The U.S. Air Force is now deploying F-22 Raptors to Poland to fly alongside F-35 fighters in support of the deterrence mission on NATO’s eastern Flank.
Twelve F-22 Raptors will arrive to support NATO Allied Air Command at the 32nd Tactical Air Base in Lask, Poland, for what an Air Force report calls an “air shielding” mission. This is notable because, in addition to being thought of by many as the best air-to-air supremacy fighter in the world, the F-22 also has substantial ground attack capabilities as well.
In fact, F-22 fighters were deployed to attack ISIS in 2014, in what was largely a ground attack and “aerial quarterback” sensing and targeting mission. With this in mind, the F-22 could also function in critical ways to hold enemy ground air defenses at risk. Certainly, an F-22 fighter could use its stealth and speed to evade detection in order to fire precision air-to-ground weapons at enemy ground locations, especially surface-to-air missile systems. In this capacity, the air shielding mission could also function defensively as a deterrent against ground-launched enemy rockets and missiles.
The Air Force says the air shielding mission “is designed to increase the air and missile defense posture along the eastern flank of NATO’s alliance and is purely a defensive mission to shield and protect allied territory and populations and is a key component of NATO’s Deterrence and Defense posture.”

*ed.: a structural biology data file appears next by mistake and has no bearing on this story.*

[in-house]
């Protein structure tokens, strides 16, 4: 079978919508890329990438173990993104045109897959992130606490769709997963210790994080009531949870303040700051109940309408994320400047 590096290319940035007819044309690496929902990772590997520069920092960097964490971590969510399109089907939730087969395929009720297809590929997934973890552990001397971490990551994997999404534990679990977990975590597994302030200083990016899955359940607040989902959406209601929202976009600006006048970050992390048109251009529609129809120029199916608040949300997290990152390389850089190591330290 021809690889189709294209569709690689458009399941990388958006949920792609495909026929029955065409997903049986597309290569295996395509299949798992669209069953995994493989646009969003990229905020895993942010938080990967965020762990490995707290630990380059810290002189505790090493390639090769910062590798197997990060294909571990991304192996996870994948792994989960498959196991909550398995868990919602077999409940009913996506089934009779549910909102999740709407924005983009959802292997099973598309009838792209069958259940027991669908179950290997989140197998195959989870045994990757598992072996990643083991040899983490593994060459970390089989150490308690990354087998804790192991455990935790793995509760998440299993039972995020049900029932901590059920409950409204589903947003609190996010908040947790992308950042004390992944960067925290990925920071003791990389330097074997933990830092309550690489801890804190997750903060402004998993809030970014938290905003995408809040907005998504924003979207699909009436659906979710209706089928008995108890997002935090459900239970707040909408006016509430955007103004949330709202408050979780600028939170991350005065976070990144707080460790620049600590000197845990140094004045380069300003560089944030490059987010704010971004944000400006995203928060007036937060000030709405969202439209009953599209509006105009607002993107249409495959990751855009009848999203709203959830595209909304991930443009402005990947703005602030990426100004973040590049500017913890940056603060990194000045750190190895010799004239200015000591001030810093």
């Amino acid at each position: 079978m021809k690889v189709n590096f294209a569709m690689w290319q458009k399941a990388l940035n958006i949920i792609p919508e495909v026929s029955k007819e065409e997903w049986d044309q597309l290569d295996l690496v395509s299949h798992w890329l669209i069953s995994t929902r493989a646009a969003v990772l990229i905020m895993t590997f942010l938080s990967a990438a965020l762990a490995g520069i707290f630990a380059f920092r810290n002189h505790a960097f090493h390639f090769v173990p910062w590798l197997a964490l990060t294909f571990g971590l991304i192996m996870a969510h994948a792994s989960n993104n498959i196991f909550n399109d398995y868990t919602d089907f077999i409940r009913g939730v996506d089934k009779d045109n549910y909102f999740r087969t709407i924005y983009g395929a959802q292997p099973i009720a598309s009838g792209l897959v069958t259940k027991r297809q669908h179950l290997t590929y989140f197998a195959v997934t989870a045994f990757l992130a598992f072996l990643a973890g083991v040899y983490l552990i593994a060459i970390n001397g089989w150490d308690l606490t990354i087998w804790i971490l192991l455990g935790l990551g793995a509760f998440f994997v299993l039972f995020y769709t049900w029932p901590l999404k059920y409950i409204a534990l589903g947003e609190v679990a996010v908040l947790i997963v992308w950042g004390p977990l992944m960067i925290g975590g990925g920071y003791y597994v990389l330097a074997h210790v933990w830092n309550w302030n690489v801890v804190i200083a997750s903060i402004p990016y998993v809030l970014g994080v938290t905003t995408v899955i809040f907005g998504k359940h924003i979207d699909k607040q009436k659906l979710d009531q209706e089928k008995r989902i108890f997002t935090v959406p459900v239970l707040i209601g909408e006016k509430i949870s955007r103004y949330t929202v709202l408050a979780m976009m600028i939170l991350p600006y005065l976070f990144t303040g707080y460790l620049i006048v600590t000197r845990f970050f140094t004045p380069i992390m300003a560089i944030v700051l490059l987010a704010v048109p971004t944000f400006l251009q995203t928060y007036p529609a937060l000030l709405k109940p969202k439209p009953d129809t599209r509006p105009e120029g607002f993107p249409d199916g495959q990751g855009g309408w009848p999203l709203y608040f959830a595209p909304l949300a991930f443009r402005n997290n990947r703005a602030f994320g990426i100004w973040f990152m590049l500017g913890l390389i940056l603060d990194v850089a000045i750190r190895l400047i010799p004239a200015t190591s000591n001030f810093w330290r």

It is not surprising that the Air Force report would highlight “defensive” in its mission description, as placing fighters close to the Russian border is likely to make the Kremlin very nervous. While the Pentagon certainly does not want to signal any kind of offensive strike, the F-22 Raptor is known as a “first-to-attack” weapon. This capability could certainly contribute to NATO’s deterrence posture in “defensive” missions by ensuring that long-range rocket and missile launch sites could quickly be destroyed should Russia contemplate attacking NATO. Russia’s long-range capabilities have caused issues for Ukraine, as it has not had the air superiority necessary to destroy Russian rocket and missile launchers and has therefore been victim to countless missile and rocket attacks on civilian areas.
Should U.S. F-22 and NATO F-35 fighters establish air superiority following a Russian attack—something quite likely given the small number of fifth-generation stealth fighters operated by Russia—those launchers and other ground targets could quickly be eliminated from the air. The deployment may be intended to remind Russia of that fact.
Kris Osborn is the defense editor for the National Interest. Osborn previously served at the Pentagon as a Highly Qualified Expert with the Office of the Assistant Secretary of the Army—Acquisition, Logistics & Technology. Osborn has also worked as an anchor and on-air military specialist at national TV networks. He has appeared as a guest military expert on Fox News, MSNBC, The Military Channel, and The History Channel. He also has a Master's Degree in Comparative Literature from Columbia University.
Image: Flickr/U.S. Department of Defense.